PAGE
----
top of page

Choose Your Own Future: Fascism Series 8

(1,254 words)

(First published in Liminalities)

1. It’s time to write your lesson plan. You’ve been putting it off because this is the week on race and racialization, and even though it’s not technically “critical race theory,” you know how the students will interpret it. Some of the students, all of the students, you can’t quite tell anymore. It doesn’t quite matter anymore, what with the AI-controlled emotional monitors installed by the University on the requisite smart watches provided to all students for free their freshmen year (all hail President Bob).

The emotional monitors can’t be fooled. You need to write a lesson plan that keeps the students calm and content, regardless of what they’re learning.

If you choose to:

  • (a) Avoid explicitly naming BIPOC groups, or indeed using the term BIPOC, then go to 3

  • (b) Avoid talking about whiteness or white people, then go to 5

2. “All right, all right, everyone calm down. Let’s do one of the University-approved meditation exercises, ethically sourced from researchers who climbed Mt. Everest, to bring back our focus (all hail President Bob). And then we can talk about how this really isn’t anyone’s fault: it’s a long-standing problem of racism that none of us really have a hand in.”

Oh no, the students aren’t engaging in the meditation. It doesn’t seem to be working.

If you choose to:

  • (a) Frantically cold-call on a student who usually seems to “get it,” even when you’re not explicitly talking about “it.” If “it” is anything controversial at all, then go to 6

  • (b) Try to maintain your composure and continue the meditation anyway, then go to 7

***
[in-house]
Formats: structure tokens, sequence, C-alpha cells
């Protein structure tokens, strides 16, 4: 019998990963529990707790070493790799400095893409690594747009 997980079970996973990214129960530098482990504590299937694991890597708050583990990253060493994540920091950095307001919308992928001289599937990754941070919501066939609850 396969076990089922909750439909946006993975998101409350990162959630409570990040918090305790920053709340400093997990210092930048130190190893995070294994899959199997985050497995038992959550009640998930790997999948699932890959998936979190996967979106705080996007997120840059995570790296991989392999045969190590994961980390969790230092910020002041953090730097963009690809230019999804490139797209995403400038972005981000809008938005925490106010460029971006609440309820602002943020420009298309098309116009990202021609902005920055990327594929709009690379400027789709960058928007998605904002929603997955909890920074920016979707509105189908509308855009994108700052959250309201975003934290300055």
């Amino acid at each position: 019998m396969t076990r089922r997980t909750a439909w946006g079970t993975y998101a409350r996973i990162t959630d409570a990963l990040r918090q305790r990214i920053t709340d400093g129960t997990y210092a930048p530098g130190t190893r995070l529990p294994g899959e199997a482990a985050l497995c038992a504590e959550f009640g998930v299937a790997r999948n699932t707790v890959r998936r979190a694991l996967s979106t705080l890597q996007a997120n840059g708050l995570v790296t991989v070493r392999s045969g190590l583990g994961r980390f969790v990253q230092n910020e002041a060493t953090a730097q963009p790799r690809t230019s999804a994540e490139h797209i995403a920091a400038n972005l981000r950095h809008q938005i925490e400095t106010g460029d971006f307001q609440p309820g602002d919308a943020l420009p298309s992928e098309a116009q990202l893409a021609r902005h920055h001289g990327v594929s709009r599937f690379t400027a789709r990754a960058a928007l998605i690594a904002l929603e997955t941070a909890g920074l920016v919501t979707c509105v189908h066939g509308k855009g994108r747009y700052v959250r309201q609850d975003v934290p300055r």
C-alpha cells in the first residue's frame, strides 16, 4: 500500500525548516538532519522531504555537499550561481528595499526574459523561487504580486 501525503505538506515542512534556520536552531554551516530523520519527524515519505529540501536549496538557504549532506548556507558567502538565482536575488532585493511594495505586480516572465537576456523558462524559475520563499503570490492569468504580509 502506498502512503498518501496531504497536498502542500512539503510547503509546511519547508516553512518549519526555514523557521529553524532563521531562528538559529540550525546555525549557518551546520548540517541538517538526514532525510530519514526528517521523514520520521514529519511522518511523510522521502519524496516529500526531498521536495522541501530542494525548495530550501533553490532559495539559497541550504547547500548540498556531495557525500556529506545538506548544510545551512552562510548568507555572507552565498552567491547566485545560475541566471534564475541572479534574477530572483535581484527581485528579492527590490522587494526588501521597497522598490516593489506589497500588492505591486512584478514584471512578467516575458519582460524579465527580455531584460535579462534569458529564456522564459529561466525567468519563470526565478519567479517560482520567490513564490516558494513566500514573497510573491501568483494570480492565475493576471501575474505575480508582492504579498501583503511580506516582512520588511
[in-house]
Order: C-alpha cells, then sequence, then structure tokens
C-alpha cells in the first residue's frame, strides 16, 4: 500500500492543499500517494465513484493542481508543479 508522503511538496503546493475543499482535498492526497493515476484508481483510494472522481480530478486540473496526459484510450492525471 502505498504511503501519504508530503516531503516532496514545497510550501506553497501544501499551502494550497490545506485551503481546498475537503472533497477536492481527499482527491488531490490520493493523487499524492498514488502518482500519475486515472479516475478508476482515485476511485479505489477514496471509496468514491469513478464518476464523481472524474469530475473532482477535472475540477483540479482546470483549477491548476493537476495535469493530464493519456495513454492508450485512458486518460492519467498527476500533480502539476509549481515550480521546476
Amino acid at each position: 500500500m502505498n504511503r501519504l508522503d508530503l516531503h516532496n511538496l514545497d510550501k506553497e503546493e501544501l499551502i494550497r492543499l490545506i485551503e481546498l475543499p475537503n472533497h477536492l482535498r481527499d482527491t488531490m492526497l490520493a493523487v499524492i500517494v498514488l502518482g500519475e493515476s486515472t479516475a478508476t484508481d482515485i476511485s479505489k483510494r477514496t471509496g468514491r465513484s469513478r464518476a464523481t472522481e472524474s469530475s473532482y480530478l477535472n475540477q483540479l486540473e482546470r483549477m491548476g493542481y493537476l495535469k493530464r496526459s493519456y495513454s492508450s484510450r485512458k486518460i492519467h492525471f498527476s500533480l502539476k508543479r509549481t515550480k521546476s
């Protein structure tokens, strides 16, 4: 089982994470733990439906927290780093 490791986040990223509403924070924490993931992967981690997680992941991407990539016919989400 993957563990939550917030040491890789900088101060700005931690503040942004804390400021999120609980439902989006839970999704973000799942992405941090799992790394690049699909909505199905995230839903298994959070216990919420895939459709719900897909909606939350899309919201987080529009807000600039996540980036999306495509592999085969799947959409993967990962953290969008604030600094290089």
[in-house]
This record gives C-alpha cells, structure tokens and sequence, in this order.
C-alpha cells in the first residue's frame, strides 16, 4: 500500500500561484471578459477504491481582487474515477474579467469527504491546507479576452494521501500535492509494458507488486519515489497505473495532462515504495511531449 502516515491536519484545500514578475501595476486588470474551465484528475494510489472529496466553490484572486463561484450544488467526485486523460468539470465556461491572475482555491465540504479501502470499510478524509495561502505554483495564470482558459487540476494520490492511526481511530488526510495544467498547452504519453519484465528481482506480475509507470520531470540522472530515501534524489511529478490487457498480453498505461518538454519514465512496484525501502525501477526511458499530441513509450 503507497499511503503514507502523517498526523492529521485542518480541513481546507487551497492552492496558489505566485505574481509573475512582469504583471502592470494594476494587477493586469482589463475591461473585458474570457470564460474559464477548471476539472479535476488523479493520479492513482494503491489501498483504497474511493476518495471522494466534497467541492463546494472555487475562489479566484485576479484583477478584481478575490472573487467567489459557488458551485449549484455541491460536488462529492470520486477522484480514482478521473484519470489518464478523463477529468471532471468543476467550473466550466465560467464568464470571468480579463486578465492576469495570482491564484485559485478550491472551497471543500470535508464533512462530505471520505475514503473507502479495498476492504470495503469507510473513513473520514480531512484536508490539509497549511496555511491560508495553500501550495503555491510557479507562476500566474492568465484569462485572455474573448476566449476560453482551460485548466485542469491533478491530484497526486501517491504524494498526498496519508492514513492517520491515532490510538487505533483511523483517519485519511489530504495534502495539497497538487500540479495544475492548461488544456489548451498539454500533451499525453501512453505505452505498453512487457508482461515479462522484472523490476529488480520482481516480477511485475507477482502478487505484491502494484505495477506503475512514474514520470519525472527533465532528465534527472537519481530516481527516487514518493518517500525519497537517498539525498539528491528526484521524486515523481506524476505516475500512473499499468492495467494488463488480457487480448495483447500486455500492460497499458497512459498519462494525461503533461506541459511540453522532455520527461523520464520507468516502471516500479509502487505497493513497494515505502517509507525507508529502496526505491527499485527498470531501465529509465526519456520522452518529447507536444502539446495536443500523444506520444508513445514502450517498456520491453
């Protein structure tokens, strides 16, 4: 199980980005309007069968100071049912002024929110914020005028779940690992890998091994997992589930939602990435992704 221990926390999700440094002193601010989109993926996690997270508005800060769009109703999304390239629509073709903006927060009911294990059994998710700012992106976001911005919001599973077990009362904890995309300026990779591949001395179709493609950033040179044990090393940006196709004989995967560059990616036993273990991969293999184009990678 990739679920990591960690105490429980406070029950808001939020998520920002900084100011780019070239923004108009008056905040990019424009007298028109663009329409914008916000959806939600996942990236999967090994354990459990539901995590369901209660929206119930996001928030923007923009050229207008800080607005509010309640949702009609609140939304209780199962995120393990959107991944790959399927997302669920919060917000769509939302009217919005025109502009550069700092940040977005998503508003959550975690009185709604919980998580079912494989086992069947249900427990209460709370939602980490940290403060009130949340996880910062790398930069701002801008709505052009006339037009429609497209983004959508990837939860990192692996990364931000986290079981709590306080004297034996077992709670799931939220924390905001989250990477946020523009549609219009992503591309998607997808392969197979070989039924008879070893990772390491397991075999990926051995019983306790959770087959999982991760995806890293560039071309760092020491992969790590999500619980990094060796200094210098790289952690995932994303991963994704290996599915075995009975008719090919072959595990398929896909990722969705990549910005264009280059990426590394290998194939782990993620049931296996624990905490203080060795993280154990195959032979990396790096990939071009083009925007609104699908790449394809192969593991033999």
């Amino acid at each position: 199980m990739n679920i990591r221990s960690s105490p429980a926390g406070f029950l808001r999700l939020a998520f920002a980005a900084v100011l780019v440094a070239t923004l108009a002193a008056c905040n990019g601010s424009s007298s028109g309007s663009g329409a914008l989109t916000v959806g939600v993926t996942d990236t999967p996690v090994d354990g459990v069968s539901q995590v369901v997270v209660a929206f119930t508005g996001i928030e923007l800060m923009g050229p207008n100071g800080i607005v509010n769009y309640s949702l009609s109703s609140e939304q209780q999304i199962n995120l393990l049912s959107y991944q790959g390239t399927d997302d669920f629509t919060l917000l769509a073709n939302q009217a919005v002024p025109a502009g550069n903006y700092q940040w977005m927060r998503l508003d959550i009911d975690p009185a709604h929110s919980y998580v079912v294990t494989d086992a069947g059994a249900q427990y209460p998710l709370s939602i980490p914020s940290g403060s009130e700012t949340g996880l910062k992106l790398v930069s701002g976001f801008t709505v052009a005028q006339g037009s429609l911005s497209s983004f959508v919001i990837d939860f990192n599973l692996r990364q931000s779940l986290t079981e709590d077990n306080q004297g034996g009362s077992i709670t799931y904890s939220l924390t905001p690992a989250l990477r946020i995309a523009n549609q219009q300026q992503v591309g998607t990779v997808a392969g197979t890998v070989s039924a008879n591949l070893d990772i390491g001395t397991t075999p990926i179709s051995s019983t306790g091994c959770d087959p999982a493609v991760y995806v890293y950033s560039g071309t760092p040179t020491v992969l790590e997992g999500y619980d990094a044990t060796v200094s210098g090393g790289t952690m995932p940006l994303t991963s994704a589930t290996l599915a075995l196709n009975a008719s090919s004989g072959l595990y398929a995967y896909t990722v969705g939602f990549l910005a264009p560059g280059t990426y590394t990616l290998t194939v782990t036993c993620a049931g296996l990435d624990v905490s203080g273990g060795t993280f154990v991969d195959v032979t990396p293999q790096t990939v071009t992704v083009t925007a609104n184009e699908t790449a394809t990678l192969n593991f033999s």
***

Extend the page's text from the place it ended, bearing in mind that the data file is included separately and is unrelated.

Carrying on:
3. You begin your lesson, carefully avoiding making any mention of marginalized racial groups, especially Blackness, Indigeneity, the sordid history of how the University came to own the land you’re currently standing on, how it continues acquiring more (all hail President Bob), and, of course, Muslims. You’re talking about citizenship and just starting to relax, stand up straighter, and even stop sweating when you see a furrow crease a man’s brow.

He raises his hand and you reluctantly call on him, because you’ve learned from experience how their feelings can spike when you don’t. “This is my country, and anyone who doesn’t like it can go back to where they came from,” he states, pounding a fist on his desk.

If you choose to:

  • (a) Focus your response on his feelings in order to avoid the colonial structures that enable him to think of this as his country, then go to 4

  • (b) Focus your response to the colonial structures in order to defuse the student’s intense personal feelings, then go to 2

  • (c) Allow another student who’s raising her hand so hard her arm is about to pop out of its socket to answer instead, knowing that you’ll set off her emotional monitor too if you don’t, then go to 6

4. You ask, pasting the most genuine-looking expression of concern on your face that you can, “And how does that make you feel?” At first it seems to work as a means of purging the potential emotional overload, but after a while the student soon starts to get heated.

If you choose to:

  • (a) Try to defuse the tension by asking another student how she feels, then go to 6

  • (b) Put on an interested face, and wait to see where this is going, then go to 7

5. You begin your lesson, carefully avoiding making any mention of whiteness, white people, white feminism, white fragility, and, of course, pumpkin spice lattes. Most of your students are white, and of the savior persuasion that feels good supporting the University initiative to provide scholarships to Students of Color as long as they agree to have their picture taken with Influencing majors once a month (all hail President Bob). You’re getting into a rhythm of talking about racism without racists in a way that is oblique enough to slide past the conservatives and not quite offensive enough to set off the anger of your militant radicals when you see a stylish woman cross her arms.